Glycemia and diabetes are on a rapid rise worldwide, driven by population growth and aging, a new study reports in The Lancet.
Obesity and inactivity are the main causes for the increase in the disease, according to the study, which traced trends in diabetes and average blood-sugar readings in 199 countries and regions over the past three decades.
In 2008, the prevalence of the disease worldwide in men 25 and older rose to 9.8 percent compared to 8.3 percent in 1980. For women in the same age range, diabetes rose from 7.5 percent in 1980 to 9.2 percent in 2008.
Between those years, the number of people with diabetes, which can often lead to infections, heart disease, kidney failure, blindness, and amputations, more than doubled from 153 million to 347 million worldwide, the study reports.
Diabetes is most common in the South Pacific islands, due to a genetic proclivity for the disease and increase in obesity; diabetes prevalence is 25 percent in men and 32 percent in women in some places. Saudi Arabia ranks third, Jordan eighth, and Kuwait tenth in diabetes among men in 2008.
Among high-income countries, the United States recorded the largest increase in the disease over the past three decades, according to the study. In 2008, 12.6 percent of American men and 9.1 percent of American women had the disease.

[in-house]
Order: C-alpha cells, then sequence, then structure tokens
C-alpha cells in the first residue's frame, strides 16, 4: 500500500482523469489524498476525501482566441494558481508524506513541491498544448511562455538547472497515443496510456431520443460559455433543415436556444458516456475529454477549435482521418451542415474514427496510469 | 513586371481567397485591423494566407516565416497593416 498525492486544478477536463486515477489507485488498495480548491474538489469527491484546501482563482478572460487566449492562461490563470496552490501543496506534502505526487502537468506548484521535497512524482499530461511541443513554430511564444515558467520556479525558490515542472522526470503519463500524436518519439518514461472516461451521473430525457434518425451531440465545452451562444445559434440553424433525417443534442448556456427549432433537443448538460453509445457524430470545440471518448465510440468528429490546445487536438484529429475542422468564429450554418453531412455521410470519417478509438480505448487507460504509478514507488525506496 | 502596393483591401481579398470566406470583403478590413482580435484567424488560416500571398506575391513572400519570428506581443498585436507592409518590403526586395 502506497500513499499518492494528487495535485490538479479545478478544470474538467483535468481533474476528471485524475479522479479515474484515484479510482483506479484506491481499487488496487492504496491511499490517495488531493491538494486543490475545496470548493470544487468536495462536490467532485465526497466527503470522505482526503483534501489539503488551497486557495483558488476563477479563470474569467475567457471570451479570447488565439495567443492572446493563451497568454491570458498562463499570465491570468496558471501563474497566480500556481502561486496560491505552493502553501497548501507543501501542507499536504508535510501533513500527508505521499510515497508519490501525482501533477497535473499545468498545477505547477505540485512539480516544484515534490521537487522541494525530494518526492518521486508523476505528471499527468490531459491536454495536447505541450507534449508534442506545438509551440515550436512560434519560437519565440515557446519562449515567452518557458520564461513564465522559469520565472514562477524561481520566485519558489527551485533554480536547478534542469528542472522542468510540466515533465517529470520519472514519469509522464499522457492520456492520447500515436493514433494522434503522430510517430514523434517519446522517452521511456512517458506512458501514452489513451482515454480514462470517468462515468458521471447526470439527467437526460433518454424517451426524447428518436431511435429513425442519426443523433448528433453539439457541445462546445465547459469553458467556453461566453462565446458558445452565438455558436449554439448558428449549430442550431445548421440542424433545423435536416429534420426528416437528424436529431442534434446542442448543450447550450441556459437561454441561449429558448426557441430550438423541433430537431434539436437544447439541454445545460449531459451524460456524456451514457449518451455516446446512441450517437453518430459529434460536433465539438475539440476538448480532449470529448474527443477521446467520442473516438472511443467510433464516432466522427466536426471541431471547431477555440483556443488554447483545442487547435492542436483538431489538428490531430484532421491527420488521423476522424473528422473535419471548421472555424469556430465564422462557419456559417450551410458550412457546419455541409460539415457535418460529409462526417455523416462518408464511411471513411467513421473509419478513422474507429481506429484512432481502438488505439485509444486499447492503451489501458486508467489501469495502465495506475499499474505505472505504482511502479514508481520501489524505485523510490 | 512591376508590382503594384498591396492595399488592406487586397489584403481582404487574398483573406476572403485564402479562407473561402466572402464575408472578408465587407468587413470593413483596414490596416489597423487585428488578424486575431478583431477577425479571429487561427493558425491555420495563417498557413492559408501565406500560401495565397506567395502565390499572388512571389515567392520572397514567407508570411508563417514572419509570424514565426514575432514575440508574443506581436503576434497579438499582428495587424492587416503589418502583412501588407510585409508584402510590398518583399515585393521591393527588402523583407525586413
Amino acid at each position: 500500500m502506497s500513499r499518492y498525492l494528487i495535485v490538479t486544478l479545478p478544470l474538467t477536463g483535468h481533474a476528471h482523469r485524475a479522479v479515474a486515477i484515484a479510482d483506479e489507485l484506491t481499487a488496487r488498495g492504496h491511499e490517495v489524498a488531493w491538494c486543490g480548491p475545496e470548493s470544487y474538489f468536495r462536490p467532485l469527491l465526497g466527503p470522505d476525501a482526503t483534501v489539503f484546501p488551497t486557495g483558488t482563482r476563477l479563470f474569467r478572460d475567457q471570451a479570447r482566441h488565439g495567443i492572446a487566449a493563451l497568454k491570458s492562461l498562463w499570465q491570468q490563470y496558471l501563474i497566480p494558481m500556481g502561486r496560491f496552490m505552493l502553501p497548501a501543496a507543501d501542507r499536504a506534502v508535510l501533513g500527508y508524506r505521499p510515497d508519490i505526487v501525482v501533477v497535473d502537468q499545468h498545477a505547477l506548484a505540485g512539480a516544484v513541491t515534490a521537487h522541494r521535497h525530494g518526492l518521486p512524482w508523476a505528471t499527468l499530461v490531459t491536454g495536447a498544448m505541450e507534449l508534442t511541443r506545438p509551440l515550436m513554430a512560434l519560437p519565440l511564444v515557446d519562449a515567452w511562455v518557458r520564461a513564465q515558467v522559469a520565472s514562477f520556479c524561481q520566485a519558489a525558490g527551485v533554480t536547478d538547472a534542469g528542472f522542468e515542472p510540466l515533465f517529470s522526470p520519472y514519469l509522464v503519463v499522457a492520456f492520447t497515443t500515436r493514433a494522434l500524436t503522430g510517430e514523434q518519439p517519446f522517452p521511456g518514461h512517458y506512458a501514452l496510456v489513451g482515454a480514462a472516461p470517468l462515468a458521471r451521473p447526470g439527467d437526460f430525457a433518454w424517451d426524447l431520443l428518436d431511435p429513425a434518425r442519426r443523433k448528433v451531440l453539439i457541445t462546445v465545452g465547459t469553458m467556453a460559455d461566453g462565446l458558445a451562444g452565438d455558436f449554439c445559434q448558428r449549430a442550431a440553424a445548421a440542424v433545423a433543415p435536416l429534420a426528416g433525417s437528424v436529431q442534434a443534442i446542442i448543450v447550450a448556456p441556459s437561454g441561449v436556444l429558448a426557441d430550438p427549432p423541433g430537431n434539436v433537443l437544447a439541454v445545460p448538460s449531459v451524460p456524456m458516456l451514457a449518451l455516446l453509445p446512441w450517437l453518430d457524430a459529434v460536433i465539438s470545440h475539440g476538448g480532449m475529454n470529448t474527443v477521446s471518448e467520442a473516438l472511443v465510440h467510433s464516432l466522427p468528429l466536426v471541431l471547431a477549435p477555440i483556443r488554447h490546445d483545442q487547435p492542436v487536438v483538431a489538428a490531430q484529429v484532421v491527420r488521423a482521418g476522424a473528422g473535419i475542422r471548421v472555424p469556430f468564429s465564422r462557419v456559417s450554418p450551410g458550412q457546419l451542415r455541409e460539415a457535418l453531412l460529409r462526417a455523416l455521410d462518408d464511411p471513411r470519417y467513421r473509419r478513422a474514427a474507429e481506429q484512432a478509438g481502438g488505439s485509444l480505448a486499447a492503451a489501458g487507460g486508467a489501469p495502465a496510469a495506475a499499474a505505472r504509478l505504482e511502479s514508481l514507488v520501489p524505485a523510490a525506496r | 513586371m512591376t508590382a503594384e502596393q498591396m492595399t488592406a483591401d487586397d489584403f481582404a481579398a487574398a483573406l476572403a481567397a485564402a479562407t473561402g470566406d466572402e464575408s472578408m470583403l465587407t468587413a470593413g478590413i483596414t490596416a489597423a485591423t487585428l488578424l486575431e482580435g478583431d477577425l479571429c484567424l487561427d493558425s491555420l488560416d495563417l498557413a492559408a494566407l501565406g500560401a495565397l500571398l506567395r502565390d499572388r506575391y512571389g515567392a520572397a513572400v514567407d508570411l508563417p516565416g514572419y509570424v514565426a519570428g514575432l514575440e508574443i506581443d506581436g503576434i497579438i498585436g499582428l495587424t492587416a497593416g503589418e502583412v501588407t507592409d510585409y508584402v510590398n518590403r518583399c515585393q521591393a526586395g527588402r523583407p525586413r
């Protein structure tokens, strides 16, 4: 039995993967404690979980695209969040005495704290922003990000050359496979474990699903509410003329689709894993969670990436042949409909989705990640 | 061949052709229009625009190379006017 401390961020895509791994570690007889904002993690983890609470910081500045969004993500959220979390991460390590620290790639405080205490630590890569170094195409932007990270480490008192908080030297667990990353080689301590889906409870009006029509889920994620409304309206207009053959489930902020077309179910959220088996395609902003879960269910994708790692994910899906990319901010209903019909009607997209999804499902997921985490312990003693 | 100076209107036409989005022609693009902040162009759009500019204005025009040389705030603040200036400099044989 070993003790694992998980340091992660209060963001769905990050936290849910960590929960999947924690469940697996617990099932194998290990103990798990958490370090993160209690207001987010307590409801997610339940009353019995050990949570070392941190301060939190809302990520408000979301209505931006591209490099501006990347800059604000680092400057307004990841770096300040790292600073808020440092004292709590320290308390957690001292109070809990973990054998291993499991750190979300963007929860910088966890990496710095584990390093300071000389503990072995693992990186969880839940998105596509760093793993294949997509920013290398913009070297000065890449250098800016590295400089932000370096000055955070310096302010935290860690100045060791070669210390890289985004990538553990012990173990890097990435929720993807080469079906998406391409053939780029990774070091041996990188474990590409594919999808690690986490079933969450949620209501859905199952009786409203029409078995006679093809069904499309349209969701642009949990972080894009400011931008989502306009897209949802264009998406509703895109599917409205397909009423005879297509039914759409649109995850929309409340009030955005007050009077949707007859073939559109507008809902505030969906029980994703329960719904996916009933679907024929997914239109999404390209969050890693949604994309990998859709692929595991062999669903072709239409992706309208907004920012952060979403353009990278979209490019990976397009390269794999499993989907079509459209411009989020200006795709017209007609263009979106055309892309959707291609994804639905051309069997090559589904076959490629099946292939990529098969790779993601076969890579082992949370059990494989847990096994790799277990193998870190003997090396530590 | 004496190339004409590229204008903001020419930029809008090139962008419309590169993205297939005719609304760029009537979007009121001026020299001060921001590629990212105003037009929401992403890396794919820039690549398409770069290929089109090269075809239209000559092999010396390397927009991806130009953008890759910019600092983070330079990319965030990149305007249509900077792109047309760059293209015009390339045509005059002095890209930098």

Diabetes prevalence in 2008 were also high in south Asia, Latin America, the Caribbean, central Asia, north Africa, and the Middle East. Portions of high-income regions in Western Europe noted the smallest rise in the disease, the study reports.
China and India, which account for 40 percent of people with diabetes today, will be the countries to watch over the next several decades, according to the study, because of the population growth in both countries—particularly China, where obesity and inactivity have paralleled the country’s economic boom.
As a result, medical costs to fight the disease are also expected to rise in the coming decades, according to the study, which was funded by the Bill & Melinda Gates Foundation and the World Health Organization (WHO).
“This is likely to be one of the defining features of global health in the coming decades,” said Majid Ezzati, PhD, an epidemiologist and biostatistician at Imperial College London, England, who headed the study on behalf of the Global Burden of Metabolic Risk Factors of Chronic Diseases Collaborating Group. “There’s simply the magnitude of the problem. And then there’s the fact that unlike high blood pressure and high cholesterol, we don’t really have good treatments for diabetes.”